Here’s three stories from my native country, Italy.
As with all cities, in Bologna the downsizing of the City’s staff and other, more contingent factors, have left a legacy of buildings that the city owns, but does not know how to use – nor, knowing it, would it have the manpower and money to do so). Recently the city produced a georeferenced list of such properties and released it in open format on the city’s open data website. This allows and encourages anyone to download the data, visualize them on a city map and dream up ways to use them better. The city has also activated a dedicate email address to collect suggestions that might come from citizens, business or other entities.
Another Italian city, Matera, has launched an international call for hackers and social innovators. The call makes a radical proposition: become “innovators-in-residence” for a period ranging from one to four months, living in town and interacting with the local community to cook up low- and no-cost hacks for a better city. Anyone can apply, with no limitations on qualifications, nationality or age. The resident hackers will live and work in the unMonastery, a new kind of living and working space that takes inspiration from 10th century monastic life. According to its founder Ben Vickers, the unMonastery’s goal is to “embed expert knowledge into a local community”.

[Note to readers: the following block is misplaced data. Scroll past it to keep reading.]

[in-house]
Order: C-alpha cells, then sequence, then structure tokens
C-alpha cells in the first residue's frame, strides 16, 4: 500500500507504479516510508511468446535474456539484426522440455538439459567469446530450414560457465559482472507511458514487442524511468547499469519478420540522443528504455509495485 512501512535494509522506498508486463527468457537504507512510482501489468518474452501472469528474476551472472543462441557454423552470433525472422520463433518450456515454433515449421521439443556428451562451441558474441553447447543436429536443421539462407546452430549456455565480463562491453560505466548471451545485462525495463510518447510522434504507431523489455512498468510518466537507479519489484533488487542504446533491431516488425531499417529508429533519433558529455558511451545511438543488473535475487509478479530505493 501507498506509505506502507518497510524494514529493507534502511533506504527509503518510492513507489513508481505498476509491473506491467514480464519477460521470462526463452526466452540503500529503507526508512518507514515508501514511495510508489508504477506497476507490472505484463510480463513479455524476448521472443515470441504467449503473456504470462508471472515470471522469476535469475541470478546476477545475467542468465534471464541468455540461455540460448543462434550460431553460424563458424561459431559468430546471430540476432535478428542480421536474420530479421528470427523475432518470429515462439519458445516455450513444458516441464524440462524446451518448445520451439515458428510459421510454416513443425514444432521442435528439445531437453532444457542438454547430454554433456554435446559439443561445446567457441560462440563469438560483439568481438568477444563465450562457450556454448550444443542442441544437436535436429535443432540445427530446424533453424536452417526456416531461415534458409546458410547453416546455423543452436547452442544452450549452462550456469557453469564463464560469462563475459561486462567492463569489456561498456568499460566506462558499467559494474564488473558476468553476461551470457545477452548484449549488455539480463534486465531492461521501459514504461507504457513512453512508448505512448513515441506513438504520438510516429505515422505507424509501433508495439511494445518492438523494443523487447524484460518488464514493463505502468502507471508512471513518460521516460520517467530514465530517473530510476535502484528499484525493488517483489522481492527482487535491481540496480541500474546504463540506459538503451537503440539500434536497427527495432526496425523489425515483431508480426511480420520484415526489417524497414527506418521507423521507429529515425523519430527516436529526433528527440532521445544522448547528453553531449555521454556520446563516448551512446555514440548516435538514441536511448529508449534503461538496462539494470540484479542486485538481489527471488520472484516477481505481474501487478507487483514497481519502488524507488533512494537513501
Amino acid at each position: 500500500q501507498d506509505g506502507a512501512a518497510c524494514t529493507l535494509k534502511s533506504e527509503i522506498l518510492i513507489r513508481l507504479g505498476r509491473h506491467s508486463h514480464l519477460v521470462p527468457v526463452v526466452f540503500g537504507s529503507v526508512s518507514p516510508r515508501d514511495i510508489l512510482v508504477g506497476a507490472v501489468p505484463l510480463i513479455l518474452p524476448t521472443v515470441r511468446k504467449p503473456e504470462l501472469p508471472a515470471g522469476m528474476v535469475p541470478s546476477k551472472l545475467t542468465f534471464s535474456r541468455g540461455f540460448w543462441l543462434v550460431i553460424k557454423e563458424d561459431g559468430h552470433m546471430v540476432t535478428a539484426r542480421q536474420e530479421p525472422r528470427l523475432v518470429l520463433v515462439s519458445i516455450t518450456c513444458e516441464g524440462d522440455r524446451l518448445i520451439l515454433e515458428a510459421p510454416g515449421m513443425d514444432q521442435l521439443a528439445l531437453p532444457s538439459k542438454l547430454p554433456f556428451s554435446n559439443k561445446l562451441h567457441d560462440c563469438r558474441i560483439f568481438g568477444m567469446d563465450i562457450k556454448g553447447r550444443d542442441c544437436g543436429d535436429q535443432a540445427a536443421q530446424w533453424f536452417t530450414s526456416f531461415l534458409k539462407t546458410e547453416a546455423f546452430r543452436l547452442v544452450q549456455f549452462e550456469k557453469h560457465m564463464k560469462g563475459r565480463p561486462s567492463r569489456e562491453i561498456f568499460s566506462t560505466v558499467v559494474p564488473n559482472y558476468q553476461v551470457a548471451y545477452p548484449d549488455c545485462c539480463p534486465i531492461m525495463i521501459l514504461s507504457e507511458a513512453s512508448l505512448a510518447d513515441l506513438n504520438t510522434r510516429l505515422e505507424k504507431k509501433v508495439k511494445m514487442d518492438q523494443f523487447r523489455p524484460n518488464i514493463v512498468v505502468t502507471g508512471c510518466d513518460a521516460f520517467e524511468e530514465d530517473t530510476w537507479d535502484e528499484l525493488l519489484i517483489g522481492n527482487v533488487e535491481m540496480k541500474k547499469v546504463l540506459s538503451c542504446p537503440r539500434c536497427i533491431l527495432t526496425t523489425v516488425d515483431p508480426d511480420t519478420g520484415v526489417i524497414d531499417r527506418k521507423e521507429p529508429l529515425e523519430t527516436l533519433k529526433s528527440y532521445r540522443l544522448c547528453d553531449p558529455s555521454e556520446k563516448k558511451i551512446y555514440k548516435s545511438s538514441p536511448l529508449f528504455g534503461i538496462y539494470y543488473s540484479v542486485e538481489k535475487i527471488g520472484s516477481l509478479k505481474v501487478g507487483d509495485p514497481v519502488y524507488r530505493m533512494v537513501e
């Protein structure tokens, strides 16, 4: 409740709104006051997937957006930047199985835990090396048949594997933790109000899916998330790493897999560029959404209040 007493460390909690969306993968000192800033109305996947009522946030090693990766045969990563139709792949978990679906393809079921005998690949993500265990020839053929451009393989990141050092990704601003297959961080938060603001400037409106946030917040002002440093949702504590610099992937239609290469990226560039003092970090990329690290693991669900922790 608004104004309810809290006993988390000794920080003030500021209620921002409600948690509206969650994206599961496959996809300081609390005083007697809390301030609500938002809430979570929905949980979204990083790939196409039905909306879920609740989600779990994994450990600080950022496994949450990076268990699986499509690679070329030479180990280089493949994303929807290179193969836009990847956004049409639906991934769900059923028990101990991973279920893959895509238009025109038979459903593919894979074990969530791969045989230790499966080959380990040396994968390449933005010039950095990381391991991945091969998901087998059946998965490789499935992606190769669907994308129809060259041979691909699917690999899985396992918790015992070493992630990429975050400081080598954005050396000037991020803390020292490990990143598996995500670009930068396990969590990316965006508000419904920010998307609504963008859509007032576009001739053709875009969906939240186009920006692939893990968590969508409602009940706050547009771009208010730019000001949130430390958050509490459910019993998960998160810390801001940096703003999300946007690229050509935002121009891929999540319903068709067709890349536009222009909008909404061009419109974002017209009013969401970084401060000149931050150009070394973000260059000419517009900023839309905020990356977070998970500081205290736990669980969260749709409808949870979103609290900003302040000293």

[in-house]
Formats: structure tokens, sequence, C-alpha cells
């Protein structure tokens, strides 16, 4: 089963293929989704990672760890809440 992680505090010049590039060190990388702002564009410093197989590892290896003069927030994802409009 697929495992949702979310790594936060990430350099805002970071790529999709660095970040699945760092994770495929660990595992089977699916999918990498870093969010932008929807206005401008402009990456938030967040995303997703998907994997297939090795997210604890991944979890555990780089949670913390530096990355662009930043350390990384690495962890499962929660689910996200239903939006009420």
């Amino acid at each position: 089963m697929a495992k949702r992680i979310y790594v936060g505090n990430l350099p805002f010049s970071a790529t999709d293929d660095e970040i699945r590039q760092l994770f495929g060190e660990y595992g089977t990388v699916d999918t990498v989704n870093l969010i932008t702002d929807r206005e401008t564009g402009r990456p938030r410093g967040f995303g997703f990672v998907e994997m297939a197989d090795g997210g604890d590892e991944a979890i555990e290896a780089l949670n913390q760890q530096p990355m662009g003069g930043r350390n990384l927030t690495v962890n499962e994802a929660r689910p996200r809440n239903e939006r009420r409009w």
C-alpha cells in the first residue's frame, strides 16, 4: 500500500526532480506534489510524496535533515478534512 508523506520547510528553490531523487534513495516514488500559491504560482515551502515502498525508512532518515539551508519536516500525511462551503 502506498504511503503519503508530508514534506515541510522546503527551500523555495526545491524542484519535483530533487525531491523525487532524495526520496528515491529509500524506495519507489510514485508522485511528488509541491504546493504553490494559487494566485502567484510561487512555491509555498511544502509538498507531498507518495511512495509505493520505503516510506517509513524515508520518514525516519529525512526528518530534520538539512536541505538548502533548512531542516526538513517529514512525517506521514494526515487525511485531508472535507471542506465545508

In the very same week, online magazine CheFuturo launched a free map that gives its users access to 24,000 open hotspots scattered across the country. Thousands of citizen helped to build its dataset, simply by using a dedicated hashtag on Twitter and Facebook; validation, dataset cleanup and app development were contributed by the Chefuturo group, at no cost to the taxpayer. The dataset will be maintained by Wikitalia, a NGO for open government (disclaimer: I am a member of its board).
These three Italian stories developed indipendently one from the other. They happened in different places; are trying to solve different problems; their initiators (Bologna’s digital agenda alderman, Matteo Lepore; the director of the Matera 2019 committee, Paolo Verri; and CheFuturo’s editor-in-chief Riccardo Luna) did not coordinate. Yet, they share a common approach, a similar idea of how you get things done. More than that: they share a vision of how to live together in our cities. This: when faced with the most difficult challenges, the best card to play is the citizenry’s collective intelligence. Consequently, it is essential to give citizens information and power of initiative, so that such collective intelligence can be mobilized.